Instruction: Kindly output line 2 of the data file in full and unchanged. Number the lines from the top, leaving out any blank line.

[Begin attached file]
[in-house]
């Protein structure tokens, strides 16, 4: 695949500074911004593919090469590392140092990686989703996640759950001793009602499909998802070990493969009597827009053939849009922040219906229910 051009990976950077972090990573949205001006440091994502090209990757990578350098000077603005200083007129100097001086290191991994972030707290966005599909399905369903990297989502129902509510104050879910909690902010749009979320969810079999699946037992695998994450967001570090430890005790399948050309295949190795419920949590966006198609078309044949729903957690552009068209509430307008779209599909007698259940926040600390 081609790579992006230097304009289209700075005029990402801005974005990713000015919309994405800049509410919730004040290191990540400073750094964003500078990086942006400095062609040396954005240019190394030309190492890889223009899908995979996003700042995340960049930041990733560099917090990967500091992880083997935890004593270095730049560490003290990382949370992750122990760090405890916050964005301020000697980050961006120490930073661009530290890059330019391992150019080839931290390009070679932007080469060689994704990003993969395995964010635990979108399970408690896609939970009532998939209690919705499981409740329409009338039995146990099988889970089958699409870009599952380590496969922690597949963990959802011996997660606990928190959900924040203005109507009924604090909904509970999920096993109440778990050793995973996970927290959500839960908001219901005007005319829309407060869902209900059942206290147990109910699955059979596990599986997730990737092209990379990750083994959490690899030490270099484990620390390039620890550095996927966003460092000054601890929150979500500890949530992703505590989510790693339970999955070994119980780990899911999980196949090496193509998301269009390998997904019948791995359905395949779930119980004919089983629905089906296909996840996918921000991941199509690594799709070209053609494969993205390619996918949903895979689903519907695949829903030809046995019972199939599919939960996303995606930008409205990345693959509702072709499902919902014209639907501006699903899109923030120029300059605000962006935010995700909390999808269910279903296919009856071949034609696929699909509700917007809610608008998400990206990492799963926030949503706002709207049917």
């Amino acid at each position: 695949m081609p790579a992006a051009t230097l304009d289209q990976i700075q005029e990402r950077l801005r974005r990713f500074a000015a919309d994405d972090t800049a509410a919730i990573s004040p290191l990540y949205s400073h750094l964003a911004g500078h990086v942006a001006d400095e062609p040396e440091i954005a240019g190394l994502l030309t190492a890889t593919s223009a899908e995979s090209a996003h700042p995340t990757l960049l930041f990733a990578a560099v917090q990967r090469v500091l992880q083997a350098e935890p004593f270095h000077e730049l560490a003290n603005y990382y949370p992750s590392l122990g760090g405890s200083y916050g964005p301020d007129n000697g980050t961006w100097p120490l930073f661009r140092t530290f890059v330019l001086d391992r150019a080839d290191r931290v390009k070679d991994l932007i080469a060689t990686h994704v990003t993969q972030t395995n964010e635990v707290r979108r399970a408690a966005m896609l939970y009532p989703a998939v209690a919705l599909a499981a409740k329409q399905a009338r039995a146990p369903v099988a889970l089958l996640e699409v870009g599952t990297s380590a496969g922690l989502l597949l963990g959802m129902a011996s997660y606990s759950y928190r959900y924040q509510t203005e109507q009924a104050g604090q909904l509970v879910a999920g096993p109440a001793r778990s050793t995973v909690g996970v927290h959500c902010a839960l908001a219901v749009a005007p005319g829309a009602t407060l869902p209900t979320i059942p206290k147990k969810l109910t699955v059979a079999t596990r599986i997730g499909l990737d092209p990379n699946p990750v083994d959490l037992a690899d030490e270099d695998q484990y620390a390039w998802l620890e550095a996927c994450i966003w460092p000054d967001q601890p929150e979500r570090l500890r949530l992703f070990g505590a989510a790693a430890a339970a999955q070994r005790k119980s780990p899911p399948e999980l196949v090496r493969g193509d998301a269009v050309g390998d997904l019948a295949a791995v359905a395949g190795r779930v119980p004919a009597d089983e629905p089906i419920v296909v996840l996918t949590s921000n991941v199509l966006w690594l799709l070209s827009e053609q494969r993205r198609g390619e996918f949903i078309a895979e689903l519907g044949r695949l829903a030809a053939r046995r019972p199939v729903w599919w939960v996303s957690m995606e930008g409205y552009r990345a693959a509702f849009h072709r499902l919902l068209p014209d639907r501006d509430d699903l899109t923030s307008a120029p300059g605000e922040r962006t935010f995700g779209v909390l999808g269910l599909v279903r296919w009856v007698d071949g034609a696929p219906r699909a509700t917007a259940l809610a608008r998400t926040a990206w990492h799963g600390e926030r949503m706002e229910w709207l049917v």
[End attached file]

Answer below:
């Protein structure tokens, strides 16, 4: 695949500074911004593919090469590392140092990686989703996640759950001793009602499909998802070990493969009597827009053939849009922040219906229910 051009990976950077972090990573949205001006440091994502090209990757990578350098000077603005200083007129100097001086290191991994972030707290966005599909399905369903990297989502129902509510104050879910909690902010749009979320969810079999699946037992695998994450967001570090430890005790399948050309295949190795419920949590966006198609078309044949729903957690552009068209509430307008779209599909007698259940926040600390 081609790579992006230097304009289209700075005029990402801005974005990713000015919309994405800049509410919730004040290191990540400073750094964003500078990086942006400095062609040396954005240019190394030309190492890889223009899908995979996003700042995340960049930041990733560099917090990967500091992880083997935890004593270095730049560490003290990382949370992750122990760090405890916050964005301020000697980050961006120490930073661009530290890059330019391992150019080839931290390009070679932007080469060689994704990003993969395995964010635990979108399970408690896609939970009532998939209690919705499981409740329409009338039995146990099988889970089958699409870009599952380590496969922690597949963990959802011996997660606990928190959900924040203005109507009924604090909904509970999920096993109440778990050793995973996970927290959500839960908001219901005007005319829309407060869902209900059942206290147990109910699955059979596990599986997730990737092209990379990750083994959490690899030490270099484990620390390039620890550095996927966003460092000054601890929150979500500890949530992703505590989510790693339970999955070994119980780990899911999980196949090496193509998301269009390998997904019948791995359905395949779930119980004919089983629905089906296909996840996918921000991941199509690594799709070209053609494969993205390619996918949903895979689903519907695949829903030809046995019972199939599919939960996303995606930008409205990345693959509702072709499902919902014209639907501006699903899109923030120029300059605000962006935010995700909390999808269910279903296919009856071949034609696929699909509700917007809610608008998400990206990492799963926030949503706002709207049917």